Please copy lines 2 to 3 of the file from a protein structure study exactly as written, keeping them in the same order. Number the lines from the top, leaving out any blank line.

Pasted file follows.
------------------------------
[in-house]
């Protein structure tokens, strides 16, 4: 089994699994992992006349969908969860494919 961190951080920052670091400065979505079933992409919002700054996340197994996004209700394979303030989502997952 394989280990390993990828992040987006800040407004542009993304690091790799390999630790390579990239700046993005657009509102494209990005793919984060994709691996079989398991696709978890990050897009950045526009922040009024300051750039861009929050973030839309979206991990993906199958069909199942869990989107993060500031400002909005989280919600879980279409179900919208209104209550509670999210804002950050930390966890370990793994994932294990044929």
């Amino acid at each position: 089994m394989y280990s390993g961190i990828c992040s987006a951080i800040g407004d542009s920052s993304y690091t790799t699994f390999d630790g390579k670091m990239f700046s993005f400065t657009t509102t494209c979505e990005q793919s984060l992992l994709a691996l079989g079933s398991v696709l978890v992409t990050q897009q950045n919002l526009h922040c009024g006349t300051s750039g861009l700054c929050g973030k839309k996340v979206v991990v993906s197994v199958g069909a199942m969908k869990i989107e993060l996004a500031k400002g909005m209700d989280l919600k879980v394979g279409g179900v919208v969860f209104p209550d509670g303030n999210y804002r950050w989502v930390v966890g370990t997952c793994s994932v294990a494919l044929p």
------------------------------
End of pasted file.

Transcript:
């Protein structure tokens, strides 16, 4: 089994699994992992006349969908969860494919 961190951080920052670091400065979505079933992409919002700054996340197994996004209700394979303030989502997952 394989280990390993990828992040987006800040407004542009993304690091790799390999630790390579990239700046993005657009509102494209990005793919984060994709691996079989398991696709978890990050897009950045526009922040009024300051750039861009929050973030839309979206991990993906199958069909199942869990989107993060500031400002909005989280919600879980279409179900919208209104209550509670999210804002950050930390966890370990793994994932294990044929």
């Amino acid at each position: 089994m394989y280990s390993g961190i990828c992040s987006a951080i800040g407004d542009s920052s993304y690091t790799t699994f390999d630790g390579k670091m990239f700046s993005f400065t657009t509102t494209c979505e990005q793919s984060l992992l994709a691996l079989g079933s398991v696709l978890v992409t990050q897009q950045n919002l526009h922040c009024g006349t300051s750039g861009l700054c929050g973030k839309k996340v979206v991990v993906s197994v199958g069909a199942m969908k869990i989107e993060l996004a500031k400002g909005m209700d989280l919600k879980v394979g279409g179900v919208v969860f209104p209550d509670g303030n999210y804002r950050w989502v930390v966890g370990t997952c793994s994932v294990a494919l044929p």